Day One of the ELP/NJIT "Emerging Leaders, Emerging Solutions" Climate Change Conference, for which I served on the planning committee. After the initial worry over whether all the panelists would show up for my morning plenary, "Seizing the Day: What We Need to Do to Take Advantage of Climate Change Awareness and Move to Action," and a fire alarm bringing the Q&A to an abrupt end, the day settled into a stimulating series of dialogues. (More specifically on my panel in later post.)
I'm particularly interested in how business and market-based solutions can be applied to address climate change, including such mechanisms as clean tech investments, innovative financing such as green mortgages, alternative energy credits, and energy efficiency.
But the liveliest discussion was around carbon trading and carbon offsets, as Professor Michael Dorsey of Dartmouth squared off with Neil Cohn and Eric Carlson, of Natsource and Carbonfund.org, respectively, on the issue of whether trading and offsets are flawed, failing, or just might solve the climate crisis. While the debate was lively and entertaining, it seemed Dorsey took it to an unfortunate personal level, which degenerated into a "he said, he said" debate, with Cohn and Carlson defending their body of work and attacking Dorsey for calling it into question. (It got pretty nasty.)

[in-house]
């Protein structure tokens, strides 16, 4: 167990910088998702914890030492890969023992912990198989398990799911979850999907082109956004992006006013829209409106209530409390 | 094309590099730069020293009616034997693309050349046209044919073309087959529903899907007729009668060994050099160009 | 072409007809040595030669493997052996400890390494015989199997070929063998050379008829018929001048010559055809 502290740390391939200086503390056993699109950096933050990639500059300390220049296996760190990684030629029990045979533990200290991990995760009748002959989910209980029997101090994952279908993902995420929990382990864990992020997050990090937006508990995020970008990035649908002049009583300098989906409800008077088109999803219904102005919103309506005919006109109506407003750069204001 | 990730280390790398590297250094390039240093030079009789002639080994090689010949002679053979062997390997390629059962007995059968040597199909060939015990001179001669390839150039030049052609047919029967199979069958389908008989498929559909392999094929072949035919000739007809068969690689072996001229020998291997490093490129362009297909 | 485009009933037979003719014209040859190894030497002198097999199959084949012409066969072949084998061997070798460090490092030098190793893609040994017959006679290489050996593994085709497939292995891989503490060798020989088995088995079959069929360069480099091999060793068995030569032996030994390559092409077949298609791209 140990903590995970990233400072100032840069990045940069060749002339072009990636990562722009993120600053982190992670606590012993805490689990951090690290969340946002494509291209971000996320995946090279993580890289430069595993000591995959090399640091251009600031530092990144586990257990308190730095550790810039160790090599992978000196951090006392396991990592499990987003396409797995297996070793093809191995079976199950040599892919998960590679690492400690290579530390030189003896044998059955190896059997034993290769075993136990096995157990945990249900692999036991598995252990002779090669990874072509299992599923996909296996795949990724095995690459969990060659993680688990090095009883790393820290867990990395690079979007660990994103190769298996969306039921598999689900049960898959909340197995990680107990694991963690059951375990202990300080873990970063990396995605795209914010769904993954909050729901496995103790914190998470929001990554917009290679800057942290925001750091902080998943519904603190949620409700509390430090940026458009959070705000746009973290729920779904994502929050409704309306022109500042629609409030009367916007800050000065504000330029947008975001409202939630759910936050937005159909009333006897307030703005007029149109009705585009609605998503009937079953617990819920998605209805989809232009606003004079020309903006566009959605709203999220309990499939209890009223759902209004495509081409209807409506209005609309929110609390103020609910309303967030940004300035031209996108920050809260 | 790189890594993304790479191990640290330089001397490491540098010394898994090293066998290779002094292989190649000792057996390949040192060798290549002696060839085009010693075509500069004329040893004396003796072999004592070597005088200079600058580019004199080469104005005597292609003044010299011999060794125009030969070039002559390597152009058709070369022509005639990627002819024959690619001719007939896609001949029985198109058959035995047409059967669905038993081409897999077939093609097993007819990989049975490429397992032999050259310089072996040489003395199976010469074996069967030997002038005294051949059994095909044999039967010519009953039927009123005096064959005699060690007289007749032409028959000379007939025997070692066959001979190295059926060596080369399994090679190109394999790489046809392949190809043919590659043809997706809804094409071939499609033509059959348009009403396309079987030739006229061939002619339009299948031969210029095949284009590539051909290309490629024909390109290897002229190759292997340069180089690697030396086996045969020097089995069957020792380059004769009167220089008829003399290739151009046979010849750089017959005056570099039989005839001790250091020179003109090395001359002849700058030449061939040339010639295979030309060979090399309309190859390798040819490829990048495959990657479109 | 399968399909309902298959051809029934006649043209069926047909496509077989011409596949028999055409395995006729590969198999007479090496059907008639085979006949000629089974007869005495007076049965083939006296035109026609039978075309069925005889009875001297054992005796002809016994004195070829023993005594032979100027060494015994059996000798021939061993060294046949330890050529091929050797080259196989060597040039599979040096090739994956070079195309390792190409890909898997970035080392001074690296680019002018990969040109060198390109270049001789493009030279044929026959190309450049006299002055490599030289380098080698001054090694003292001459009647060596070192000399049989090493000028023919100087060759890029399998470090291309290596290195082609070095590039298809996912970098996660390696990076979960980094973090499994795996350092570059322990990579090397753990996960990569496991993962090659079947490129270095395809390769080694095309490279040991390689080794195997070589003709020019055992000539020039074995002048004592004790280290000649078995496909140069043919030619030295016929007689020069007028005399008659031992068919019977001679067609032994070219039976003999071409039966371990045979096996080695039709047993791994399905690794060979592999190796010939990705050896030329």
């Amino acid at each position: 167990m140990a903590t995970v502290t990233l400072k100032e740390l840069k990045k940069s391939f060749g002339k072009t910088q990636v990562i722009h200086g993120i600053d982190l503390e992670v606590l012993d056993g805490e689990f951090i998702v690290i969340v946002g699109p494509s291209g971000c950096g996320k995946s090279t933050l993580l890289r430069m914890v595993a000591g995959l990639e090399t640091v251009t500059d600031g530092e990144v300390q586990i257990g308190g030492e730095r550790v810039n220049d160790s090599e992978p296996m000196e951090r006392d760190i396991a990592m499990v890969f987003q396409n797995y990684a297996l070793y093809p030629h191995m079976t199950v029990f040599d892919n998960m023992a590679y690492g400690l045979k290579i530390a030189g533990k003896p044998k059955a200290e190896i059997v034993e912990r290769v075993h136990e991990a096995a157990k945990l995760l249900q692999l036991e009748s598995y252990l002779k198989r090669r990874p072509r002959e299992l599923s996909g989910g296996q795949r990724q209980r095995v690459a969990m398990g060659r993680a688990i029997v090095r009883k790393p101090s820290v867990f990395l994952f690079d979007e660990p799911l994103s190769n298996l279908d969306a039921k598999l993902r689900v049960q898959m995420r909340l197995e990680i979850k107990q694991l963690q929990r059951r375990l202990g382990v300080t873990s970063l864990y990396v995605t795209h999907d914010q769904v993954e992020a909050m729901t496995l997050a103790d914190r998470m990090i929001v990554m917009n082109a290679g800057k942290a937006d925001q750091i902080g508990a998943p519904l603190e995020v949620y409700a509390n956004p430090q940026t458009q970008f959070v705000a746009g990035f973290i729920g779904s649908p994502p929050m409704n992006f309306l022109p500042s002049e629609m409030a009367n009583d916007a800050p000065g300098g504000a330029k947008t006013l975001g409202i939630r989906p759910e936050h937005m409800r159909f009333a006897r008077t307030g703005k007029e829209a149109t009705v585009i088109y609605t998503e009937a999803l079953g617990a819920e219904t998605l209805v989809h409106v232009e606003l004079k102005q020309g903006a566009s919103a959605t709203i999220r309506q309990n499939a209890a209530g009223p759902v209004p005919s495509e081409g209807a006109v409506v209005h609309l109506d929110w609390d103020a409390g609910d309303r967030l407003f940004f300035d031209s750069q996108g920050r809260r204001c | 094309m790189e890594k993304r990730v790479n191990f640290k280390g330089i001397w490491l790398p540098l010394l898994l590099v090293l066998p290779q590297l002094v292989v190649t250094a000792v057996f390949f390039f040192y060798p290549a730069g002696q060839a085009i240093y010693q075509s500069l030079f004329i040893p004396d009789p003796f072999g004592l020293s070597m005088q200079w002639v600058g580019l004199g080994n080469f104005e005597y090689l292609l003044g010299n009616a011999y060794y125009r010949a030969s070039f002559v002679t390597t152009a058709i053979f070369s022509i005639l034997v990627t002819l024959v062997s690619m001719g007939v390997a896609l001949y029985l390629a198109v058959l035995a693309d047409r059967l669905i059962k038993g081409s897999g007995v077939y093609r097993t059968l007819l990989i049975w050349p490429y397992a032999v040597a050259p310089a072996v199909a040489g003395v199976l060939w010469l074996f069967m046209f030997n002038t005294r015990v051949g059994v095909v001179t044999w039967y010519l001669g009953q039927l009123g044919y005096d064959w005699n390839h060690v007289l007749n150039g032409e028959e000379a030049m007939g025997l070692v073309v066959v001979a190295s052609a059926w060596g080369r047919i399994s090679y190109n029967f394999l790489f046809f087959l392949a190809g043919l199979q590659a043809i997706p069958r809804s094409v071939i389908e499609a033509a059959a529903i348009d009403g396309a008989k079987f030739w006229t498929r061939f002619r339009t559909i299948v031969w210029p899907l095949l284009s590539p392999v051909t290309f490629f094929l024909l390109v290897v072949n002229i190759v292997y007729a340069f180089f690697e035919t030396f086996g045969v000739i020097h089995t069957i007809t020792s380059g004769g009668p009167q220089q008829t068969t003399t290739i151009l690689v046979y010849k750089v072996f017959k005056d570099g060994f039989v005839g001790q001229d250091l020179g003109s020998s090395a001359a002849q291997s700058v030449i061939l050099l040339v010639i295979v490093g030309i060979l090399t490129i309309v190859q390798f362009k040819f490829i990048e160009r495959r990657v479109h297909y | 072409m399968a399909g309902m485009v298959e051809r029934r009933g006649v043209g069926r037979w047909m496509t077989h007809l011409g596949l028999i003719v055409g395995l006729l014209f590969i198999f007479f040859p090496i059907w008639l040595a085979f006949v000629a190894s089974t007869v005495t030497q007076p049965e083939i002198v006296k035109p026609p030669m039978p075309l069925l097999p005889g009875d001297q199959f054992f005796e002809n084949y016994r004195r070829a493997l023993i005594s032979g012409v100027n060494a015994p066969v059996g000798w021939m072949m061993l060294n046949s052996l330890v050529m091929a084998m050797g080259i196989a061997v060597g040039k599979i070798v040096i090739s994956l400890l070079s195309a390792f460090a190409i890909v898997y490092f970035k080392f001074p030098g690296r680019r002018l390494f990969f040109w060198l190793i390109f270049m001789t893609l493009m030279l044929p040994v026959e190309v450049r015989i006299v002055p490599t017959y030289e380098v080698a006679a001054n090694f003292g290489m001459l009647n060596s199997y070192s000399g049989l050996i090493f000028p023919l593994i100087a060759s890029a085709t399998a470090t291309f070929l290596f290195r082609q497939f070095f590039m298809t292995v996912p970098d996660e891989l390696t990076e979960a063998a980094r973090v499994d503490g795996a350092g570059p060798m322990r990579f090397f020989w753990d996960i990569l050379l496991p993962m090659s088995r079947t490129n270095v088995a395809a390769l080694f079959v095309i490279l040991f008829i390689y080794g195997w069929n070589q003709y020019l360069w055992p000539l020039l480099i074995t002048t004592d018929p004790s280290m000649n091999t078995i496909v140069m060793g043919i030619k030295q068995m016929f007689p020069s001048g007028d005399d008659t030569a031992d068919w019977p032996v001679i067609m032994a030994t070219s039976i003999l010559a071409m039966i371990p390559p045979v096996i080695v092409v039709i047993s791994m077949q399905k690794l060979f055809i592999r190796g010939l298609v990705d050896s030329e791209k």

I love healthy debate. And, as readers will know from my questioning of the Live Earth concerts, I don't believe that questioning the tactic is the same as attacking the goal. Dorsey, who offered his criticism of the EU program earlier this year in the LA Times has some valid points, including the need for what he called a "Carbon Rescue Fund," which would tax key sectors. And there is no question that cap and trade is flawed. It needs better and consistent regulation (although I'm not convinced the UN is the best entity to serve that purpose) and more rigorous standards for baseline data.
I also don't necessarily agree with Carlson who said that 2-3 million people buying nothing but green power can change the marketplace, change how Wall Street operates and solve climate change.
For this dialogue, however, I would have preferred that the group move quickly from a debate about failure and accusations of fraud to what can be done to improve the system, make it better, and ensure the projects funded by offsets are community based and consider impacts on local people. In short, to make it work.